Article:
Our Virtual Panel Looks Back At 2014: Cortney Harding of Muzooka
Cortney Harding, strategist at Muzooka and co-host of Hypebot.com's Upward Spiral Podcast will be kicking off the 2014 Hypebot.com Year End Virtual Panel. "Much like cab drivers love to whine about Uber when they should be thinking about how to survive when driverless cars hit the road, the Taylor Swift vs Spotify dustup is a short term distraction to a much bigger disruption." Continue reading to hear more from Cortney on what 2014 meant for the music industry.
1) Do you see the current debate questioning the effect of ubiquitous free music online leading to real change? Or is the Taylor Swift debate just a short term distraction?
Much like cab drivers love to whine about Uber when they should be thinking about how to survive when driverless cars hit the road, the Taylor Swift vs Spotify dustup is a short term distraction to a much bigger disruption — the way we consume music is going to fundamentally shift in the coming years. The millennial mantra is "consumption on demand and without apology," and while someone like Taylor Swift might be the exception to that, most of the time if something isn't readily available in the format kids want it in at the exact moment, they'll just go listen to or do something else. Streaming is going to penetrate by 2018, according to some estimates, and then it's going to go the way of the cassette.
2) How important are the entry of YouTube Music Key and the expansion of Beats Music within the Apple eco-system?And will they lead to a much larger streaming music audience by the end of 2015; or a just fragment a steadily expanding user base?
I was on the phone with someone this morning and I said "when YouTube launches their music service…" because I literally forgot MusicKey launched. We'll have to wait and see because I'm not the YouTube target audience, but I am curious to see what the numbers look like. As for Beats, that deal continues to baffle me, but Tim Cook etc are worth billions and I'm not, so clearly they know something I don't. Again, estimates say that streaming will continue to grow and it's already penetrated the Nordic markets, so I think more options will mean more users.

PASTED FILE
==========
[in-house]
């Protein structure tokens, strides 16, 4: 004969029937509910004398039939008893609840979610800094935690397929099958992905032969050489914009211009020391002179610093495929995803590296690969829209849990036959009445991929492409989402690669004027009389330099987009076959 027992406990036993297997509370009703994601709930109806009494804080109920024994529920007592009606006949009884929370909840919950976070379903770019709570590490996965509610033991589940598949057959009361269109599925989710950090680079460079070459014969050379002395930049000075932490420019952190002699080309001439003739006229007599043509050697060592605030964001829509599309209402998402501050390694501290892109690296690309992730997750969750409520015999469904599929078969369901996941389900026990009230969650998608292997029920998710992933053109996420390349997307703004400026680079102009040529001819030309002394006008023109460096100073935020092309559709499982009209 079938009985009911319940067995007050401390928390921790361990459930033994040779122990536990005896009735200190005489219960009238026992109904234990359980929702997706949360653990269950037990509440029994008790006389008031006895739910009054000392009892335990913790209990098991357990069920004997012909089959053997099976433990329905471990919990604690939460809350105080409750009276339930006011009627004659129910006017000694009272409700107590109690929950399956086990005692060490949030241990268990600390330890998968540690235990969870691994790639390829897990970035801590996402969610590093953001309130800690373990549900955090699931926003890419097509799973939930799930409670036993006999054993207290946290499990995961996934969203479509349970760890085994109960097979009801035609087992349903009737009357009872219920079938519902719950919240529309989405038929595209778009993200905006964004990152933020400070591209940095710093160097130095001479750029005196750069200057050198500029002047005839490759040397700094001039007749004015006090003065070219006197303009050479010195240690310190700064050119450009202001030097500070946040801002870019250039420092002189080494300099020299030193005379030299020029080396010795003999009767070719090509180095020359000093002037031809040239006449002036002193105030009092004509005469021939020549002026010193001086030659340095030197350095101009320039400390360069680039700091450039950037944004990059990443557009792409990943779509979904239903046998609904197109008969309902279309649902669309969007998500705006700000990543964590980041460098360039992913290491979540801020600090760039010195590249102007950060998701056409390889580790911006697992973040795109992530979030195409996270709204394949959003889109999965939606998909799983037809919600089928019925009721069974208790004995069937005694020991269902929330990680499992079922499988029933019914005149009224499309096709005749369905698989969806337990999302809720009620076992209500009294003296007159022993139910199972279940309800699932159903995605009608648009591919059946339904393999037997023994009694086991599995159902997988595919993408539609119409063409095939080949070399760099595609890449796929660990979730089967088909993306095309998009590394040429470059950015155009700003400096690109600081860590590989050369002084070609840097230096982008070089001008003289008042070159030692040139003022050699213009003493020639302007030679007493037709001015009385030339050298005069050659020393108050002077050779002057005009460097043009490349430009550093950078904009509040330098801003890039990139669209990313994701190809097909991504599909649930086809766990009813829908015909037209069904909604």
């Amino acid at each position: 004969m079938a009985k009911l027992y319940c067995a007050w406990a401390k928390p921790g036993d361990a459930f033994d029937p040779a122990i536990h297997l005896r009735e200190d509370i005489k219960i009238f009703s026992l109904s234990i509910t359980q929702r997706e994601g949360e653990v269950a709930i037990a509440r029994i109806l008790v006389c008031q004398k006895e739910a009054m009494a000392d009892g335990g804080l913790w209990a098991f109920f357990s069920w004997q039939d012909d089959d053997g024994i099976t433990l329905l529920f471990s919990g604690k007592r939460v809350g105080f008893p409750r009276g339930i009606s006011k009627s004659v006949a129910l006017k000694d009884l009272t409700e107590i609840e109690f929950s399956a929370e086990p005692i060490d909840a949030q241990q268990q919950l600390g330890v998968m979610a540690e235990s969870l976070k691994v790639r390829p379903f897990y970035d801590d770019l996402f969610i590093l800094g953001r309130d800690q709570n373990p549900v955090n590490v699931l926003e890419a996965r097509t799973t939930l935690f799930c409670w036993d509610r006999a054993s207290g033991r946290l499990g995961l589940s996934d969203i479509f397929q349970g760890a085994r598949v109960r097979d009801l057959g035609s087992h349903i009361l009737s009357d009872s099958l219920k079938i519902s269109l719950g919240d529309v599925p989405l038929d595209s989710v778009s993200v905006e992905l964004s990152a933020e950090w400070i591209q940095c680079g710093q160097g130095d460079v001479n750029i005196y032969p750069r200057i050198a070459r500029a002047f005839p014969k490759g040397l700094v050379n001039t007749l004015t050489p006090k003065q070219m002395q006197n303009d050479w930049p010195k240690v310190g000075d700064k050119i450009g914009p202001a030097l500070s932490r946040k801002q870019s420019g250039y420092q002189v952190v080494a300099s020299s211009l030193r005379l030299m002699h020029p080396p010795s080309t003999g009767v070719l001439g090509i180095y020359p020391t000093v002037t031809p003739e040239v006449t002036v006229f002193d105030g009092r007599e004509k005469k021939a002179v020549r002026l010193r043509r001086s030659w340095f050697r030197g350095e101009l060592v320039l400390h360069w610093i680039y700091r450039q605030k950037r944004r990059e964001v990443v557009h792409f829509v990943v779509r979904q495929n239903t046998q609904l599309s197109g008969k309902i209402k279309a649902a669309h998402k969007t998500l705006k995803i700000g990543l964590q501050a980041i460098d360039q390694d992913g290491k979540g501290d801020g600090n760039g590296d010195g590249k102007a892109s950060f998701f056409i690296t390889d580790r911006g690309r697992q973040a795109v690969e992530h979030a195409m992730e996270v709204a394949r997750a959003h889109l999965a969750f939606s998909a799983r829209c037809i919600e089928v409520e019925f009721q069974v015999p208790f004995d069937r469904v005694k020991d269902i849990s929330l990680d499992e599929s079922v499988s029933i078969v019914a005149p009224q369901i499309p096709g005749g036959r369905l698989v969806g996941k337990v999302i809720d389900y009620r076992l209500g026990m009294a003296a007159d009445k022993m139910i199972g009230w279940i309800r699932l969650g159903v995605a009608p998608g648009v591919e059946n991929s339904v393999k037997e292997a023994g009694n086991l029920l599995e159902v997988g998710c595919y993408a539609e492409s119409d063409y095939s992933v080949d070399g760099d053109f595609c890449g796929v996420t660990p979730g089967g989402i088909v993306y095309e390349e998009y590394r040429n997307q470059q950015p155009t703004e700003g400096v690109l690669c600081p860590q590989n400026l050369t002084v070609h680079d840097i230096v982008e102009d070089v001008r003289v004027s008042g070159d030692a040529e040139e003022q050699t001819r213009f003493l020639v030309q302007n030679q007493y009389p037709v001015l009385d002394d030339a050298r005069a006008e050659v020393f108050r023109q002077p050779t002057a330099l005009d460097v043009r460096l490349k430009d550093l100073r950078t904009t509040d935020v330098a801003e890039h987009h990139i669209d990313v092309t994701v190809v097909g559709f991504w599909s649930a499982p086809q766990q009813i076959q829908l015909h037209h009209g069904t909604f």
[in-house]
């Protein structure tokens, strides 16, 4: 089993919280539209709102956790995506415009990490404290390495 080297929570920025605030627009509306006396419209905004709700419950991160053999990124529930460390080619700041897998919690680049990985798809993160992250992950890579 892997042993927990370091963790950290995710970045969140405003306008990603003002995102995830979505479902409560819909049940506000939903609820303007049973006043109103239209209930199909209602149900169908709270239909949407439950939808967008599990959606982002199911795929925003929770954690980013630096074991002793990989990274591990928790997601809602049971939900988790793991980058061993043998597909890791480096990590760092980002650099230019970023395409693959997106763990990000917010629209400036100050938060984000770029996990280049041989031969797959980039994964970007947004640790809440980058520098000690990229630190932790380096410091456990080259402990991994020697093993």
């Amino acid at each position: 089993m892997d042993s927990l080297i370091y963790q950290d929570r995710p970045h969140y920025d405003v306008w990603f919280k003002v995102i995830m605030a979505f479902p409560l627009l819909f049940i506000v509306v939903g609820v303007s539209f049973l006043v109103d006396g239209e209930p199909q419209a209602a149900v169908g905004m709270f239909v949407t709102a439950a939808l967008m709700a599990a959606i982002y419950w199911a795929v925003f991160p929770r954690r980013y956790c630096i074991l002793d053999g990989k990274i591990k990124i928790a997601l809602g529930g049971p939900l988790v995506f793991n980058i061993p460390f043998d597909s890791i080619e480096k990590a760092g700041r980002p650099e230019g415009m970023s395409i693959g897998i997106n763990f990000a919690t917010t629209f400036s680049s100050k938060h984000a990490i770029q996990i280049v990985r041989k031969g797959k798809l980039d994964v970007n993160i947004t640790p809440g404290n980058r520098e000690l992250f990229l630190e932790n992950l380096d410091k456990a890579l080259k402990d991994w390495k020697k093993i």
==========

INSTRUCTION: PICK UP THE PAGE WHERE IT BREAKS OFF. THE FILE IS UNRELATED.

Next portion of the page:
All this focus on streaming presupposes that people want to hear full tracks in a certain format, and maybe they don't. Maybe everyone wants to hear music as a six-second clip in the back of a Vine video. Maybe most people are happy to hear it in the background at the drugstore. Maybe people don't care about listening at home and just want a live experience, which is largely the case in EDM.
3) What was the big shift or story of 2014 that will have a major effect on your business/sector in 2015?
2014 felt like a really transitional year for me. Taylor Swift's sales felt like the last gasp of something, and is really emblematic of the 1%/99% divide among artists. On one hand, you have Swift and Beyonce and a few others raking in all the cash, and then this vast group of artists who range from "doing pretty well" to "struggling to survive." It feels like we're all treading water and waiting for the market to shift in a meaningful way.
The biggest problem is that we keep getting sidetracked by silly debates and caught up in covering stuff that's breaking that we don't ever get to think about long term strategy and what comes next.